William Eichler 27 April 2022

MPs warn of ‘eye-watering’ levels of fraud in COVID scheme

MPs warn of ‘eye-watering’ levels of fraud in COVID scheme  image
Image: Andrey_Popov/Shutterstock.com.

The Government is ‘complacent’ about preventing ‘eye-watering’ levels of fraud in the COVID Bounceback Loan Scheme (CBLS), a new report by the Public Accounts Committee (PAC) has concluded.

The CBLS was introduced as a way for the Government to support businesses during the pandemic. Approximately £47bn has been paid out in bounceback loans.

However, the PAC estimates that £17bn has been lost, with £4.9bn of that – over 10% of the loans – to fraud.

A new report by the PAC, published today, said that the Department for Business Energy & Industrial Strategy (BEIS) was ‘complacent in preventing fraud’ and has ‘no long-term plans for recovering overdue debt.’

Lenders are not incentivised to recover the loans, according to the report, and were also not required to do credit or affordability checks or even verify application information because the scheme had to be rolled out quickly. This means the taxpayer has had to pick up the tab.

The survival of businesses has come at a ‘staggering’ cost to the taxpayer, the PAC said. This money ‘could have been spent on improving existing public services, reducing taxes or to reduce Government borrowing’.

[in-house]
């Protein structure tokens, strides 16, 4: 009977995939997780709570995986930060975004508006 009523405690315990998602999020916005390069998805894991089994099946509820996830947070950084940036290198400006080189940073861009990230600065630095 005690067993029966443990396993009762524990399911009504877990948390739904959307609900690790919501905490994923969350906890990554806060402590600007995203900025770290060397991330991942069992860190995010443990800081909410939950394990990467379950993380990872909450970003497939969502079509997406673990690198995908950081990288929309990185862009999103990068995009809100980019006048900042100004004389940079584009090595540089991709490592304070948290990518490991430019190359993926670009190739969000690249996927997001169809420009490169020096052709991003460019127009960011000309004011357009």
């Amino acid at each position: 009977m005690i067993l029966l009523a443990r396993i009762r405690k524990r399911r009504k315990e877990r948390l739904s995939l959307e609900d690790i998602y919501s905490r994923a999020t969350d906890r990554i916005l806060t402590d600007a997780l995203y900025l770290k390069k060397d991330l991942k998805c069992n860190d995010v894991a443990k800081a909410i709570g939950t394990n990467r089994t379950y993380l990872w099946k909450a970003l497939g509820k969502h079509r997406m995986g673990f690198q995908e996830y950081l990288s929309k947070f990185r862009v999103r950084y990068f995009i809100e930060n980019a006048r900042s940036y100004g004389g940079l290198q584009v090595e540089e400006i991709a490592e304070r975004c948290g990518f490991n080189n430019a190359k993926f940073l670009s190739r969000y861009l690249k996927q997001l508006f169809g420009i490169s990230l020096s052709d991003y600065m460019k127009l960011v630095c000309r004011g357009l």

Responding to the PAC report, a Government spokesperson insisted: ‘We’re continuing to crack down on COVID support scheme fraud and will not tolerate those who seek to defraud consumers and taxpayers.

‘These schemes were implemented at unprecedented speed to protect millions of jobs and businesses. If the Government didn’t move quickly, more businesses would have failed and many more jobs lost.’

PAC chair Meg Hillier MP commented: ‘With weary inevitability we see a government department using the speed and scale of its response to the pandemic as an excuse for complacent disregard for the cost to the taxpayer.

‘More than two years on BEIS has no long- term plans to chase overdue debt and is not focussed on lower-level fraudsters who may well just walk away with billions of taxpayers’ money.

‘The Committee was unpleasantly surprised to find how little Government learned from the 2008 banking crisis and even now are not at all confident that these hard lessons will be embedded for future emergencies.

‘BEIS must commit now to identifying what anti-fraud measures are needed at the start of any new emergency scheme so the taxpayer is better protected in future. It also needs to set out the trade-offs and what level of fraud it will tolerate at the outset.’

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